THE way was cleared for a likely four-week election campaign yesterday after a deal was reached on passing the law to push through the Budget.
The Dail is expected to be dissolved next Tuesday with a likely election day on Friday, February 25.
But senior Fianna Fail figures favour an election a week later in the first week of March, to give any new leader more time to bed in after weeks of internal turmoil.
However, given the Government's lack of a majority in the Dail, it would require some major manoeuvring to get it beyond the accepted date.
Taoiseach Brian Cowen will come under pressure to name the date as the Dail sits today for the first time since the collapse of the Government.
Former Foreign Affairs Minister Micheal Martin's grip on the Fianna Fail leadership appeared to tighten after another three party figures backed him.
With nominations now closed, Mr Martin is being chased by Finance Minister Brian Lenihan, Social Welfare Minister Eamon O Cuiv and Tourism Minister Mary Hanafin.
However, a majority of party TDs have yet to publicly declare their support and those that have are being intensely lobbied to switch their allegiances.
Mr Lenihan was forced to admit last night that the Finance Bill could be passed by the end of the week -- after previously declaring it would be a "logistical impossibility".
It clears the way for the Dail to be dissolved early next week and a date set for the General Election, with February 25 considered the most likely polling day.
This would be two weeks earlier than the date of Friday, March 11, announced by Mr Cowen last week.
The special Dail sittings this week will be devoted entirely to the Finance Bill -- with none of the usual routines such as Leader's Questions.
A senior Fianna Fail figure told the Irish Independent the party would prefer a longer campaign. "What's the big deal. We need more time. There's no point pretending we don't. I think people get very frenetic when it gets so close to the date. You have to stand back and say it isn't that much of a difference," the source said.
After a cross-party meeting at the Department of Finance yesterday, it emerged Mr Lenihan had dropped his previous insistence that it would be a "logistical impossibility" to pass the Finance Bill this week.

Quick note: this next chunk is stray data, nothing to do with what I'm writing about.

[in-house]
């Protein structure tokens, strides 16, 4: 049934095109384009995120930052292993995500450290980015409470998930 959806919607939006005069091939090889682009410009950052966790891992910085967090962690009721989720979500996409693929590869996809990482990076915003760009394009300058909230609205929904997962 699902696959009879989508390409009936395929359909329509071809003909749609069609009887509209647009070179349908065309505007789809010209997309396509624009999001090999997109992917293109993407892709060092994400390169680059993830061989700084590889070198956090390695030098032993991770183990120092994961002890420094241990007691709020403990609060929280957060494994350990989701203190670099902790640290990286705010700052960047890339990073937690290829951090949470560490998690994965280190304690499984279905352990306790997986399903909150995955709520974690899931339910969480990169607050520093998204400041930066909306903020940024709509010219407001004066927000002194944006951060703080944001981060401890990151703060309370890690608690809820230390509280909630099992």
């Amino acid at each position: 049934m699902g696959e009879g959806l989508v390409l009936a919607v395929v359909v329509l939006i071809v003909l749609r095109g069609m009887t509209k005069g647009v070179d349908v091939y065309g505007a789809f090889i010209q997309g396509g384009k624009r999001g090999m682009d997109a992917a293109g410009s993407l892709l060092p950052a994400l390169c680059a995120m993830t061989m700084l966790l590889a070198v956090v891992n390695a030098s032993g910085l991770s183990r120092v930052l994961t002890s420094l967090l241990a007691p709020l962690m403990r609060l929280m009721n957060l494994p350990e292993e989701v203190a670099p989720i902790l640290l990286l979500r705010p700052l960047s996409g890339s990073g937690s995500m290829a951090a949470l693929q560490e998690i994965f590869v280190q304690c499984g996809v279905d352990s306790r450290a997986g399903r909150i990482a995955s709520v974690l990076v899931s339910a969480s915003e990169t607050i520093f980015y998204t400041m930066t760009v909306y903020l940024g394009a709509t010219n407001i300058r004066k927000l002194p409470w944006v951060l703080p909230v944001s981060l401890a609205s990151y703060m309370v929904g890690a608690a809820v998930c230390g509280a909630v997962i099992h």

He said he would have preferred to have a fortnight to pass the bill -- but was glad that agreement had been reached to complete it by Saturday.
"Of course, the Taoiseach is aware of the timetable for the Finance Bill and he's in agreement with it," he said.
Fine Gael finance spokesman Michael Noonan said the motion of no confidence in the Government tabled by the opposition gave a lever to make sure an agreement was reached.
Fine Gael and Labour are reserving the right to vote against sections of the Finance Bill, but the Government will be able to get it through by Saturday with the support of the Green Party and Independents Jackie Healy-Rae and Michael Lowry.
Mr Noonan said his party would put down a motion of no confidence in Mr Cowen if he did not dissolve the Dail by next Tuesday.
But he indicated that the opposition did not "push too hard" for a definitive election date because it was Mr Cowen's constitutional right to name it.
However, Labour finance spokeswoman Joan Burton said she believed that Friday, February 25, was the likely election date.
Meanwhile, last night two more Fianna Fail TDs announced their retirements, bringing the total number of departures from the party to 16.
Noel Ahern joined his brother, former Taoiseach Bertie Ahern, by dropping out at his selection convention in Dublin North-West.
And firebrand Cork East TD Ned O'Keeffe also surprising retired and was immediately replaced on the party ticket by his son, Kevin O'Keeffe.
WHAT a bitter end for Brian Cowen. It was his insistence on exercising his (perfectly legal, but politically inadvisable) Taoiseach's prerogative to reshuffle his Cabinet that hastened the inglorious end of his Government.